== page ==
(Braninigan 2007, p. 13).

It was necessary to examine the criteria of aesthetics going back to Kant and in attempting to achieve discussion of the nature of the canon, in terms of positioning modernist literature concede this is impossible without an understanding the impact of Eliot (1920) when he suggested that:

“This historical sense, which is a sense of the timeless and of the temporal and of the timeless and of the temporal together is what makes a writer traditional. And it is at the same time what makes a writer most acutely conscious of his place in time, of his own contemporarily.”

(Gupta & Johnson 2005, p 98.)

So Eliot, the disillusionment in the Enlightenment Project and the apparent triumph of capitalism and consumerism during the ‘post-war boom’ all must be acknowledged and their implosion into ''pastiche' for Fredric Jameson (1992), I have some sympathy with his perspective.

Jameson must be understood in the light o Ernest Mandel Late-Capitalism (1978) who developed a tripartite model of capitalism. Jameson superimposed another Marxian mode derived from the British Marxist Raymond Williams on this model. Here, for Jameson late-capitalism is culturally ‘residual’ and he argues:

“Not only are Picasso and Joyce no longer ugly, they now strike us, on the whole, as rather “realistic,” and this is the result of a canonisation and academic institutionalisation of the modern movement generally that can be dated to the late 1950s.”

(Jameson, 1991 p 4.)

“This is, then, the relief of the postmodern… but it has had its price: namely, the primary destruction of modernist formal value…the status of art... in order to secure the new productivities”

(Jameson, 1991 pp. 317-18)

Thus postmodernism has at its centre an apparent contradiction. This dissertation is positioned in Post W.W 11 literature, but has addressed the questions of aesthetics in both modernism and post-modernist narratives. I agree with Callinicos (1989) that there is a necessity for a renewed Marxist poetics:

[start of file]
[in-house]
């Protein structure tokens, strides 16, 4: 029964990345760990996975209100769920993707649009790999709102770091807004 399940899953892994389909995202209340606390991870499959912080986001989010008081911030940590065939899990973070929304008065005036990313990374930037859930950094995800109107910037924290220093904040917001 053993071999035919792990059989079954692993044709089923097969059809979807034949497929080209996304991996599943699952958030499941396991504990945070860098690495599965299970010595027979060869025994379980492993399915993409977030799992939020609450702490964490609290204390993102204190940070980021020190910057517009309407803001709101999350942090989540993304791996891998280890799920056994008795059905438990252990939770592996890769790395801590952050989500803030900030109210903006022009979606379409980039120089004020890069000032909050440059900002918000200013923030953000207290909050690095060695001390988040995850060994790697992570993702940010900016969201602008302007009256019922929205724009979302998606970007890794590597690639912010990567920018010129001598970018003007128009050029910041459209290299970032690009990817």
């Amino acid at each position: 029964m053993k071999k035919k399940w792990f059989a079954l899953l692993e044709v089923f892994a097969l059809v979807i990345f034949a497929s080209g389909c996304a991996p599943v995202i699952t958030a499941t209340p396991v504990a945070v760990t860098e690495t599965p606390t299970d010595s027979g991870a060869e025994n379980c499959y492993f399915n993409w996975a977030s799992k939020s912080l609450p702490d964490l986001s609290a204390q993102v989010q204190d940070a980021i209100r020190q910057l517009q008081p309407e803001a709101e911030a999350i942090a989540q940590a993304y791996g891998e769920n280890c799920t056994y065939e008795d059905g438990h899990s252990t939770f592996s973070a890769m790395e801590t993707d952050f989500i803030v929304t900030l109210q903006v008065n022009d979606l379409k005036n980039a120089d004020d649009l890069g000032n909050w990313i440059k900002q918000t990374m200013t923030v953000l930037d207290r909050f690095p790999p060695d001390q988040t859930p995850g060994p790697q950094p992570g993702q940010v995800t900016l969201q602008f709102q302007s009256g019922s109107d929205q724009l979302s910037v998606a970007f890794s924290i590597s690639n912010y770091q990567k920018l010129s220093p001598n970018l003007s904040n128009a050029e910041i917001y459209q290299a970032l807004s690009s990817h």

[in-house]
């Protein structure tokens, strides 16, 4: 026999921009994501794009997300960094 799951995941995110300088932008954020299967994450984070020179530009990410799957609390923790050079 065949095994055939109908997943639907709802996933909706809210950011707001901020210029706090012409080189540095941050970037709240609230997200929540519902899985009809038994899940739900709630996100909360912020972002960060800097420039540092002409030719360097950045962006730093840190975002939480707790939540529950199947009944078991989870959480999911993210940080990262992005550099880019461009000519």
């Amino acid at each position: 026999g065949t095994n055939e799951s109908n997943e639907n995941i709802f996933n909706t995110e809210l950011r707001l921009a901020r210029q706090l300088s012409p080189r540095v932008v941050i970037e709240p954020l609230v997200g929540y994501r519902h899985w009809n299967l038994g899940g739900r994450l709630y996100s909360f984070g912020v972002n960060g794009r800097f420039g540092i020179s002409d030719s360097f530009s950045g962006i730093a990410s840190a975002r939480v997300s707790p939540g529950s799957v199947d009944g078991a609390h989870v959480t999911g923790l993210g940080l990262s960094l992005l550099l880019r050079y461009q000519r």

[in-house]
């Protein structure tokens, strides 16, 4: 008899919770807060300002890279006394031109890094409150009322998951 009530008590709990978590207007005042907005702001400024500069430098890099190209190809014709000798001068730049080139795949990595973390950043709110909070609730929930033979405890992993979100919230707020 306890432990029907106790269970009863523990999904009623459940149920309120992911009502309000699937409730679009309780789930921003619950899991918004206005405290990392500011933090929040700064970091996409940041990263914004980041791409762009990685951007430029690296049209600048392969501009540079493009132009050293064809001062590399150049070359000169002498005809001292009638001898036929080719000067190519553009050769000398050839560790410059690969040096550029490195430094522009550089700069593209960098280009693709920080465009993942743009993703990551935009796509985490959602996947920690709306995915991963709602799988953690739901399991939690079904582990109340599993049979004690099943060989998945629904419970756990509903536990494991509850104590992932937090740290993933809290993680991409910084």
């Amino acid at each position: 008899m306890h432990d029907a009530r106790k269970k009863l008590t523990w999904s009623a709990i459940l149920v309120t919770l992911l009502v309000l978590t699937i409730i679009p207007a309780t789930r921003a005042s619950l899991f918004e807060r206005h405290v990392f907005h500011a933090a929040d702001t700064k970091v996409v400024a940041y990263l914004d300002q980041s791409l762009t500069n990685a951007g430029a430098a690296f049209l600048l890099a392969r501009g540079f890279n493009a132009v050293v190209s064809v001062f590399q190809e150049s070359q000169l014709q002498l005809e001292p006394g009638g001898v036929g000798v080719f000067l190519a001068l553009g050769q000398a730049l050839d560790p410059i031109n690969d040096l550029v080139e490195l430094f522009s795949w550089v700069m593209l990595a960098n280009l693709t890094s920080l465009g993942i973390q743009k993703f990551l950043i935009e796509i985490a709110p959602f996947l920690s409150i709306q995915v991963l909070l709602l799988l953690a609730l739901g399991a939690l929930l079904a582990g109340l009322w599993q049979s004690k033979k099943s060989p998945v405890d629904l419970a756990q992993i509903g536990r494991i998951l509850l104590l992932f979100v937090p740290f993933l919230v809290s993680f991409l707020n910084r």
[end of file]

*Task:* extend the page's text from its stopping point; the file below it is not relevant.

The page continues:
“Unless we work toward this kind of revolutionary change which would allow the realization of this potential in a transformed world, there is little left for us to do, except, like Lyotard and Baudrillard, to fiddle while Rome burns.”

(Callinicos 1989, p. 174.)

I shall examine my runner-up first which is Pat Barker The Ghost Road, would be a worthy winner if the existing criteria of the Nobel Prize stood and is indeed a fine novel. Barker wrote:

“I didn’t see the point of writing an anti-war novel that only examined the tragedy that is almost part of the fabric of our national consciousness.”

(Monteith, 2002. p. 27).

Barker, I argue, rejects 19th century Realism in favour of micro-narratives as we see from her shift from third-person account to Priors first person account at the beginning of Chapter Seven. We read the naturalistic first person diary entries of Prior as creating a sense of intimacy between him and the reader and commenting on the process of writing:

“First-person narrators don’t die, so long as we keep telling the story of our own life we remain safe.”

(Barker 1995, p. 115).

These are juxtaposed with feverish memories of Dr. Rivers recounting his anthropological pre-war expedition to Melanesia to research head-hunters who ironically are ‘dying through a lack of war’. Dr. Rivers ponders:

“Was this the suppressed memory?”

(Barker, p. 96).

After recalling a minor trauma with his father and then remembering attending church with his father and the iconography in his father’s churches: